Their most impressive and stunning artworks were displayed on monumental pyramids.



  Religion in the Moche Civilization and Culture

Priests were considered the most important people in this culture, followed by the warriors.

These people lived closest to the beautiful pyramids and temples.

The Moche people of Peru believed that human sacrifice was mandatory if they were to be blessed with many of the necessities of life.

Their victims used in the sacrifice of humans were normally retrieved after a battle with opposing civilizations.

The human skeletal remains that were found showed that sacrifice was a very significant part of their religious rituals.

The ritualistic practice of human sacrifice was likely carried out by participants in costumes and possibly included the ingestion of blood.

To their credit, the Moche Civilization did not sacrifice women or children.




  Downfall of the Moche Civilization and Culture

Many theories, some quite creative, as to the reasons for the fall of the Moche Civilization, have been presented over the past century.

However, the sudden demise of the Moche civilization and culture seems to have been demystified and it offers an explanation for their ritual of human sacrifice.

This demise has to do with weather conditions.

The recurring weather phenomenon of El Niño, which brings alternating periods of flooding and drought, has alwasys caused the people of Peru persistent woes, suffering, and losses with their crop harvests and fishing industry.

The extreme weather conditions of the El Niño are likely what shattered the Moche society.

As a result of the failure of their "gods" to guarantee productive years, they lost faith in their religious beliefs.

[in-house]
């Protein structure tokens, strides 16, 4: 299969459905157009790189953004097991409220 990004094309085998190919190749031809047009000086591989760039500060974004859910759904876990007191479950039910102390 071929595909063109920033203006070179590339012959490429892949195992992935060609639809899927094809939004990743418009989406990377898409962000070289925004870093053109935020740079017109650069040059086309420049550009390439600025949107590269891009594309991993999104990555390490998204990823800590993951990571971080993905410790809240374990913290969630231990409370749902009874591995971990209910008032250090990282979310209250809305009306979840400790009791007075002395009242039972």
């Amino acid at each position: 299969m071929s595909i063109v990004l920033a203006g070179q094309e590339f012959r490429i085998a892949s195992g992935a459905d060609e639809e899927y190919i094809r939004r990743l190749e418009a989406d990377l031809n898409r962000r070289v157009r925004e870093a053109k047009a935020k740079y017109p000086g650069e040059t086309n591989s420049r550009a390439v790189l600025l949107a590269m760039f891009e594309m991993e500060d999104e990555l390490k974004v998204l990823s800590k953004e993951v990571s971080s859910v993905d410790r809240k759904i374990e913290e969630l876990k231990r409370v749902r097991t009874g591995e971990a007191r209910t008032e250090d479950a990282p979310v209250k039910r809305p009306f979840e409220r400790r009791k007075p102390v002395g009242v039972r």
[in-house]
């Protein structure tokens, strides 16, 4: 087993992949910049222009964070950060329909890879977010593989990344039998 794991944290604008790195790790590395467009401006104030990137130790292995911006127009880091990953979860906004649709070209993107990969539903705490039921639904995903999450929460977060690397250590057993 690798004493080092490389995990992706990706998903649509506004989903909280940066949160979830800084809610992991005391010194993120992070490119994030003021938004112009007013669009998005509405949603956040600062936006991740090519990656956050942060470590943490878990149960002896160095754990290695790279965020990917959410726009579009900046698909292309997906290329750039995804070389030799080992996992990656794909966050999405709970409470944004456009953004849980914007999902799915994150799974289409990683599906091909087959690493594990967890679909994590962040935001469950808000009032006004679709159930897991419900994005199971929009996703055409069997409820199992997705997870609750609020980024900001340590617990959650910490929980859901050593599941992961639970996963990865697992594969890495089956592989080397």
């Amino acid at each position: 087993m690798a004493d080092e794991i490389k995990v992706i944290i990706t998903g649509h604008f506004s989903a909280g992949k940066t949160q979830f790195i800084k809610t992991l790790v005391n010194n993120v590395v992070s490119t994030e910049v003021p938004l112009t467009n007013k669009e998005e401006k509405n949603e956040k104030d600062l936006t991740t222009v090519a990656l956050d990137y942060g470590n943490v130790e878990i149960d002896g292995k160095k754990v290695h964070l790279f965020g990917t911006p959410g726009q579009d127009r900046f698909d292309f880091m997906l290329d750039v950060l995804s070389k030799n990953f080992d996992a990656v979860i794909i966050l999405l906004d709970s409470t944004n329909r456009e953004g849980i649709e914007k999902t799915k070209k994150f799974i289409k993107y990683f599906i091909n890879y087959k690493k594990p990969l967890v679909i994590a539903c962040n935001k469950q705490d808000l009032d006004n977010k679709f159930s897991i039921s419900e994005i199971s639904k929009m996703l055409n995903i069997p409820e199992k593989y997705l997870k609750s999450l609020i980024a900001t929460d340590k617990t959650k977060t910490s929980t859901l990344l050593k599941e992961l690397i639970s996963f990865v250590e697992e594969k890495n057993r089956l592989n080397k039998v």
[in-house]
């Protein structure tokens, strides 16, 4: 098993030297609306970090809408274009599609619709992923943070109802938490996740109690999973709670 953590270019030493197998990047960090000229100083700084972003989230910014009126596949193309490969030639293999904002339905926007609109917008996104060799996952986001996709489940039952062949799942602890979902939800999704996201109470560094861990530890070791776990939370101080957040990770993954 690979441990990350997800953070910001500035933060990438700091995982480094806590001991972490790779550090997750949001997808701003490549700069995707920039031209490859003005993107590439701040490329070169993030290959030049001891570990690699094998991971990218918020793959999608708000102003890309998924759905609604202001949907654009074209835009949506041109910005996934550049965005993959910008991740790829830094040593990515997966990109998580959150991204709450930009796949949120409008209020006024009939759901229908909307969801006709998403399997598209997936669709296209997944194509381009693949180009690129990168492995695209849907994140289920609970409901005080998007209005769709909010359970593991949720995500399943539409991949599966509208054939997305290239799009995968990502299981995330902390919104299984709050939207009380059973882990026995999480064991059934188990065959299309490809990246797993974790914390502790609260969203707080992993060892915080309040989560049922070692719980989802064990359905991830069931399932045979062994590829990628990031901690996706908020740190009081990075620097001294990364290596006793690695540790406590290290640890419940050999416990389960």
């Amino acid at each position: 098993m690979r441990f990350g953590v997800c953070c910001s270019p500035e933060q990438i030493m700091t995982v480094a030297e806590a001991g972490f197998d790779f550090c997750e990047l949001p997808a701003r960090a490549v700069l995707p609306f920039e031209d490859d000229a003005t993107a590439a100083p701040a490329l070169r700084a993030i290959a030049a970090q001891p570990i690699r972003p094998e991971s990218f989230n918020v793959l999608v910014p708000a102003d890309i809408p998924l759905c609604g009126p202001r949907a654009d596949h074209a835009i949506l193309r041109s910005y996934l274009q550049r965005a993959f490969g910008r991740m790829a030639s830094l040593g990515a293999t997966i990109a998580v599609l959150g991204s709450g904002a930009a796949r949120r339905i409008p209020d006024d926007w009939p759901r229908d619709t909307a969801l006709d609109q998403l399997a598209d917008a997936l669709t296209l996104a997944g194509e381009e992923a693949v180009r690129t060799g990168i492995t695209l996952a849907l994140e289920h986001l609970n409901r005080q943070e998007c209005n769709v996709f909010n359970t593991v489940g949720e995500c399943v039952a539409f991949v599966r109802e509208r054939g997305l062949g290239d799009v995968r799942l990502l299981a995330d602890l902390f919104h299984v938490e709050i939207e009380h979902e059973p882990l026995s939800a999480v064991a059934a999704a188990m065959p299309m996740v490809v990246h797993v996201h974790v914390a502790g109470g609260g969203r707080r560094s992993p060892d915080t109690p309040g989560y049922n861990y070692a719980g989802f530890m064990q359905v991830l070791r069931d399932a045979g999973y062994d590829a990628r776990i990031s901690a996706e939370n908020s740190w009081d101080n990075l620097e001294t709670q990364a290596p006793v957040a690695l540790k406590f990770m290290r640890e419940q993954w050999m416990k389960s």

This likely caused the Moche to doubt that human sacrifices and similar rituals could earn better conditions for hunting and fishing.

In spite of their efforts to please the gods, the rains still came, followed with severe droughts. The weather destroyed their crops, their fishing, their livelihoods and it may well be that this disintegration led to the final demise of their empire.

Read more about the climage change effects on the Moche Civilization.


  The Legacy of the Moche Civilization and Culture

Left behind from the Moche culture are some very impressive sites that are representative of their skilled archaeological abilities.

Moche pottery is some of the most beautiful pottery in the world.

The pottery created by the Moche People is represented in museums in Peru.

The recovered pieces of Moche pottery and other objects of Moche art are outstanding in design.







Moche Civlilization David and Lin Recommend

Inside-Peru Recommends:

For a really good analysis of Moche art, archaeology, and visual language, we recommend the excellent book Moche Art and Visual Culture in Ancient Peru.

Here, author Margaret Jackson analyzes Moche ceremonial architecture and ceramics and presents some ideas of how these were a means of communication. That the Moche used a visual language that had its influence on other cultures of ancient Peru is widely accepted among researchers of Peruvian civilizations.

Margaret Jackson, a faculty fellow at the Stanford Humanities Center, Stanford University, gives us an Moche Civilization and Culture
approach that combines archaeology and the study of language with art history and how the Moche created a visual culture.

Jackson looks at the symbolism of Moche art as a form of communication, the social mechanisms that produced it, and how it served to maintain the Moche social fabric.

Moche Art and Visual Culture in Ancient Perumoche civilization.